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On Trump-Kim rhetoric

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The escalating rhetoric of both North Korea and the US president is prone to polarise its audience, resulting in two contradictory and equally imprudent strains of reaction. The first is panic. As the Trumpian tweets and blasts of Pyongyang propaganda grow more extreme, the spectre of war coalesces in the public mind. But it is still a spectre, and the most likely outcome is that the immediate crisis will pass as the others have: without satisfactory resolution, but also without catastrophe. The Korean peninsula is unlikely to go up in flames just yet, despite the fondness of both sides for threats of fire and ashes.


The second is premature relief as the insults and missiles fly without resulting in any real-life casualties, unless one counts the egos of Kim Jong-un and Donald Trump. These bombastic, swaggering adversaries could be straight from the pages of a satirical novel; the tendency to treat North Korea as comic relief is understandable, but profoundly wrong. There is nothing funny about the US telling a leadership with good reason to fear regime change that it “won’t be around much longer” and threatening to “totally destroy” a country it previously carpet-bombed. Nor about North Korea describing the first remark as a “declaration of war” and threatening in response to shoot down US bombers outside its airspace.

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Both sides are prone to bluster; to talking big without taking action. But if their statements should not be taken at face value, they should nonetheless be taken seriously. They may not set out policies clearly, but they indicate possible intentions, to be analysed and weighed. Beyond that, words themselves have consequences. They make certain possibilities more concrete, raise the temperature, and increase the risk of a terrible mistake or miscalculation for which many would pay, foremost the North Korean people, already suffering so much, but also US allies, expatriates and military personnel.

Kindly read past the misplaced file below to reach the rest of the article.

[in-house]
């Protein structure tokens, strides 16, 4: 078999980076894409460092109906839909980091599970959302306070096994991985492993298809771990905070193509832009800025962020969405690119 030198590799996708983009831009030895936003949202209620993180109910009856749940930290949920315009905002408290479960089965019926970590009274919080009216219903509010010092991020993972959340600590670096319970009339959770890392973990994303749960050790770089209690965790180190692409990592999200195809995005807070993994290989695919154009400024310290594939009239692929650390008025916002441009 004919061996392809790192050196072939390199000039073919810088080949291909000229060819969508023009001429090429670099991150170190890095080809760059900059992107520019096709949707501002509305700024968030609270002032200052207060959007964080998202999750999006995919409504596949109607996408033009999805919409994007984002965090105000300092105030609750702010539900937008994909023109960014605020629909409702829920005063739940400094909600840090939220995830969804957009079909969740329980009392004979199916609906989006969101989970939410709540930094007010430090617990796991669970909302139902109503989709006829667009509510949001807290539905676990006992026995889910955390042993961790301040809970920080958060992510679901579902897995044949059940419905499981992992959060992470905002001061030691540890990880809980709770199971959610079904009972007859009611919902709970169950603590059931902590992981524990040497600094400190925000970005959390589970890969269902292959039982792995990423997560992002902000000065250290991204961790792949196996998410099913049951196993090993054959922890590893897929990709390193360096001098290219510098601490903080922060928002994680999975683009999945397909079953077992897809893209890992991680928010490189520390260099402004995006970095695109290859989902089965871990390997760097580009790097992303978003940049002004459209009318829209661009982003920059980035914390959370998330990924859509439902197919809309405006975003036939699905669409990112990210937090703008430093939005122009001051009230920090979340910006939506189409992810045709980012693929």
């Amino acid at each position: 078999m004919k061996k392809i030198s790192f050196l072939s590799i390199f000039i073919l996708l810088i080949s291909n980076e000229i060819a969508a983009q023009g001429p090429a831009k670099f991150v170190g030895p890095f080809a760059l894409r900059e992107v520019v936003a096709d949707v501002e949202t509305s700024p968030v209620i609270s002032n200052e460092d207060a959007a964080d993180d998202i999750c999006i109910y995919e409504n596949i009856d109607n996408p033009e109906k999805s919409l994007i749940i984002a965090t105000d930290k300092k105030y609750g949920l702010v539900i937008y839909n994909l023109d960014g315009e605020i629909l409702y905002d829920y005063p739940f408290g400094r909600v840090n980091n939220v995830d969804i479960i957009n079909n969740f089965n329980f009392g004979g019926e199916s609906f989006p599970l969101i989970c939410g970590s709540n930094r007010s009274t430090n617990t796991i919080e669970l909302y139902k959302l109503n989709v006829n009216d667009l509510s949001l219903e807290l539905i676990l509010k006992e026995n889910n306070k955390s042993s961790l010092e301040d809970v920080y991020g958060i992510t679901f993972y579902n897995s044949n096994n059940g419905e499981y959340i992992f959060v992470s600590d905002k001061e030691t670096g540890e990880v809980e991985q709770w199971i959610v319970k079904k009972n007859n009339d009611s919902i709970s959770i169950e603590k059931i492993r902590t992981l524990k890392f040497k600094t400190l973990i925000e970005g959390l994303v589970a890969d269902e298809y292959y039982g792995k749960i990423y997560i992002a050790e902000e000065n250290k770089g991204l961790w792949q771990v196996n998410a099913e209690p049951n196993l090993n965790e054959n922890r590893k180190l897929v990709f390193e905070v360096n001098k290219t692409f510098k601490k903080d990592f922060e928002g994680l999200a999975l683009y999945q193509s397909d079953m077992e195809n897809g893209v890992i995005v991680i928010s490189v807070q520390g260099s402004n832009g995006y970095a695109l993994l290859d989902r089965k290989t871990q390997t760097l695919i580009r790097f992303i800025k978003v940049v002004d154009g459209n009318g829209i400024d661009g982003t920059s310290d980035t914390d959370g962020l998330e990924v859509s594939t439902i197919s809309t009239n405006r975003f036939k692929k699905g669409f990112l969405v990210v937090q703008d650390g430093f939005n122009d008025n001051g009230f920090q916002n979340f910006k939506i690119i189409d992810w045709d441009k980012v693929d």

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Two men who hold their positions in large part thanks to reputations for talking tough and acting likewise must beware backing down as well as going too far; both perceived weakness and reckless action imperil them. The situation has been deliberately personalised, with Mr Trump attacking “Little Rocket Man” and Mr Kim – in a highly unusual signed statement – calling Mr Trump deranged, a dotard and a gangster. Each new remark ups the ante further. If they are just more bluffing, that too carries a cost; empty threats weaken credibility.


The slanging match is riskier still because neither side understands the rules they are playing by. The closed nature and intense secrecy of North Korea leaves the US in the dark as to how Mr Kim and the elite think, react and operate. The emaciation of the Department of State, at the cost of essential expertise and experience, makes that far worse. Mr Trump seems unwilling to listen to much of the advice he does get.


And the incomprehension is mutual – it is evident that Pyongyang officials have quite basic questions about who makes decisions in the US and how. In fairness, under Mr Trump, this is a question being asked around the world and in Washington as well. US allies and officials too are uncertain of its policy.


The “strategic patience” of the Obama years showed that inattention or paralysed inaction is not a solution when it comes to North Korea. And a war of words, of course, is far preferable to the real kind. But neither of those truths makes the current situation any better or less perilous. Two sides are screaming into the wind, and the only snatches loud enough to be heard are worsening matters, not mending them.


Talking to North Korea is not “rewarding” it. It is essential as the very start of finding a possible solution to the problem. Without communication, Washington is unlikely to learn more about Pyongyang’s mechanisms of power, ideas and intentions. For their own sakes, and everyone else’s, both sides need to start listening. There is no sign that they will.

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